Lord Martin Bladen Hawke
Clubs: Yorkshire CCC, England
Roles and Representation: Yorkshire captain 1883-1910, Yorkshire CCC President 1898-1938, MCC President 1914-1919, England selector 1899-1909
Honours: Wisden Cricketer of the Year 1909
One of English cricket’s most famous figures, it might be thought that Lord Martin Bladen Hawke – the face of Yorkshire cricket for several decades in the late 19th and early 20th centuries – does not obviously belong in a Lincolnshire Hall of Fame. Nonetheless, belong he does: he was born in the Willingham village rectory, near Gainsborough, by virtue of the fact that his father – the Reverend Edward Henry Julius Hawke – was ministering there at the time of Martin’s birth in 1860.
By the time Hawke was 14, his father had inherited his title from a cousin and resigned his living as a rector; Hawke was sent to Eton and from there went to Cambridge, where he played cricket for the university. He first represented Yorkshire in 1881, against the MCC at the Scarborough Festival, and two years later he took over the captaincy of the county. In fact, up until 1991 when Yorkshire’s strict rule about only those born within its borders being able to represent the county was relaxed, he was the only non-Yorkshireman ever to have played for their first team.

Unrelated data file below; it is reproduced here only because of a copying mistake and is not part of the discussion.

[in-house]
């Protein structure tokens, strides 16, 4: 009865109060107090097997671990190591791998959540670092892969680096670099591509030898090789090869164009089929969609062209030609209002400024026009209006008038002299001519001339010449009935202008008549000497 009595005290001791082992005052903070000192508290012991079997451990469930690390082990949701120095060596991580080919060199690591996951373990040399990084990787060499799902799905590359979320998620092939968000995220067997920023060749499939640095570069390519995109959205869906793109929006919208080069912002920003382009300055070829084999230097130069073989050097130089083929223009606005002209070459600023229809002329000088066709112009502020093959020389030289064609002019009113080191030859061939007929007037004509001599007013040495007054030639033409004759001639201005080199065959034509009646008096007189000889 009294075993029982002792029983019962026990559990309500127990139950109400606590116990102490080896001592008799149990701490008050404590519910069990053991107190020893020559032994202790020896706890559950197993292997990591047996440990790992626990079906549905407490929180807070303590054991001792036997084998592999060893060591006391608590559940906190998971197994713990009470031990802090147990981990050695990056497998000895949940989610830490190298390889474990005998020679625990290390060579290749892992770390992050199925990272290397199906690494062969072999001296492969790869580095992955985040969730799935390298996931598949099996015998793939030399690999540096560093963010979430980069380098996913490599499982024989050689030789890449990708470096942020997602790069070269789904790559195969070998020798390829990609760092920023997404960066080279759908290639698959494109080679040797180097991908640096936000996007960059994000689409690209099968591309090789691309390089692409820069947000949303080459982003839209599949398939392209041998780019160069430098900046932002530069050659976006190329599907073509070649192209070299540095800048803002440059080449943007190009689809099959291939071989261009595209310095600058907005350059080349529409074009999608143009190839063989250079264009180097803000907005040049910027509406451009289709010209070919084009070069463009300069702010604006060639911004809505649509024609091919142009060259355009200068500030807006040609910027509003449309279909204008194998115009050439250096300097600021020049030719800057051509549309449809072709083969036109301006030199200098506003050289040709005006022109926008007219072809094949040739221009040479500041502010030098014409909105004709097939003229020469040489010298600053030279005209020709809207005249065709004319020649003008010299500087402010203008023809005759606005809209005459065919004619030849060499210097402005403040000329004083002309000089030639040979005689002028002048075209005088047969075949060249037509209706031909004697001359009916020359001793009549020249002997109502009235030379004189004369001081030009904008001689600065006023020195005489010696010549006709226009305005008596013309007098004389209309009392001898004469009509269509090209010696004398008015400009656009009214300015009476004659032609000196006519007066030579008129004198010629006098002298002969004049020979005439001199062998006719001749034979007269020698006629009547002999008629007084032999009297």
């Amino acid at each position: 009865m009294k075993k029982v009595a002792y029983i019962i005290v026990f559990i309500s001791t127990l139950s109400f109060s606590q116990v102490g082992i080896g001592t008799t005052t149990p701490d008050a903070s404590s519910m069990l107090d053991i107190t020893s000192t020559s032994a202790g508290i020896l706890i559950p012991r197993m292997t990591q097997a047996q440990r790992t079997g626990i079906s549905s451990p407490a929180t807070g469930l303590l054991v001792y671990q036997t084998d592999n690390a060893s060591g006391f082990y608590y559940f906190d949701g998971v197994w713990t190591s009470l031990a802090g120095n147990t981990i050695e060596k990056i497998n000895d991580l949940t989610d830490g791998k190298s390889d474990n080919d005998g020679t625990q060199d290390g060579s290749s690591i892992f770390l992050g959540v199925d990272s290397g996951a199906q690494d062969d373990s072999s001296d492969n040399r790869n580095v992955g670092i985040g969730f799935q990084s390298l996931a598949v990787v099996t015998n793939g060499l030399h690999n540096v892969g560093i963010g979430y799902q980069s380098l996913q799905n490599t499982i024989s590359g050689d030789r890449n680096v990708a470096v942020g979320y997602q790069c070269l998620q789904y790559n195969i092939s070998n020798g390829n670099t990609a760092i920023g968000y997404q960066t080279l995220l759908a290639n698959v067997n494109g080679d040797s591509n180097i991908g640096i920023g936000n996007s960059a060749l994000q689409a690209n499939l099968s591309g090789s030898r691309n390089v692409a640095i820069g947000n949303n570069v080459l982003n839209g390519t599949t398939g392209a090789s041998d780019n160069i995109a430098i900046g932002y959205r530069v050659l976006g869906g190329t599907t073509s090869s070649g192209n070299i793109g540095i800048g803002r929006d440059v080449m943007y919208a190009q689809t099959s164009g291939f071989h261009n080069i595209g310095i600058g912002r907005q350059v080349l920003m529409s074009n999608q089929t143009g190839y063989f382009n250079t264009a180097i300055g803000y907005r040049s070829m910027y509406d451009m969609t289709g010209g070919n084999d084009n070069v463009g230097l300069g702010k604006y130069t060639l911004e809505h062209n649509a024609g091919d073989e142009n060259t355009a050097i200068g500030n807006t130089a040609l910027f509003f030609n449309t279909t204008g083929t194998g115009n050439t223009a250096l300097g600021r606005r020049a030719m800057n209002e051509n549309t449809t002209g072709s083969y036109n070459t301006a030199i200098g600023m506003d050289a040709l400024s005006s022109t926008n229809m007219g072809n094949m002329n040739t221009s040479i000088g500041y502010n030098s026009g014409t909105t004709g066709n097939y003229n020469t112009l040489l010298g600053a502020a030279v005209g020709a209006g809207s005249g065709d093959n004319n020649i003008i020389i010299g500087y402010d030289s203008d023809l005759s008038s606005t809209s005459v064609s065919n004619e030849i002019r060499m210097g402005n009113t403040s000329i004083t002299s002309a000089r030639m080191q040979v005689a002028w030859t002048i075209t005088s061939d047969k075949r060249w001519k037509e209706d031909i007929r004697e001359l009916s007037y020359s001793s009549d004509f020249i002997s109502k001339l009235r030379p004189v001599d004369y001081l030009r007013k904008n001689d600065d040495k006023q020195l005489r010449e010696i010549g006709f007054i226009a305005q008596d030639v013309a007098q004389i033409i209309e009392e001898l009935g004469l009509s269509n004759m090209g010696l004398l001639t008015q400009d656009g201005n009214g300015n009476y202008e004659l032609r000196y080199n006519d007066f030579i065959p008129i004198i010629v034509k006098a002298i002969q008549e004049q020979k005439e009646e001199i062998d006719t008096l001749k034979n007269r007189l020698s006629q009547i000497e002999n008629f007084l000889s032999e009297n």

Between 1893 and 1908, Hawke led Yorkshire to win the county championship 8 times, making him the most successful captain in the history of county cricket. He represented England on 9 overseas tours between 1887 and 1912, leading teams in Australia, India, North America, South Africa, West Indies and Argentina. On four occasions he also captained his country, all four times to victory. He was Wisden’s Cricketer of the Year in 1909, described by the editor as “an absolute master [who] has always used his power wisely”.
Hawke was elected Yorkshire CCC President in 1898 and held the post until his death. After his retirement in 1910 he became heavily involved in the MCC, appointed its president in 1914. His years as an administrator were not without controversy, typified by his famous statement: “Pray God, no professional shall ever captain England.”
Having succeeded his father as 7th Baron Hawke of Towton in 1887, Hawke married in 1916 and lived with his wife in North Berwick until his death in 1938, aged 78. His obituary in Wisden describes him as “a great cricketer in the highest sense of the word [and] an administrator who not only aimed at the general welfare of the game, but sought to preserve in it an untarnished ethical code.”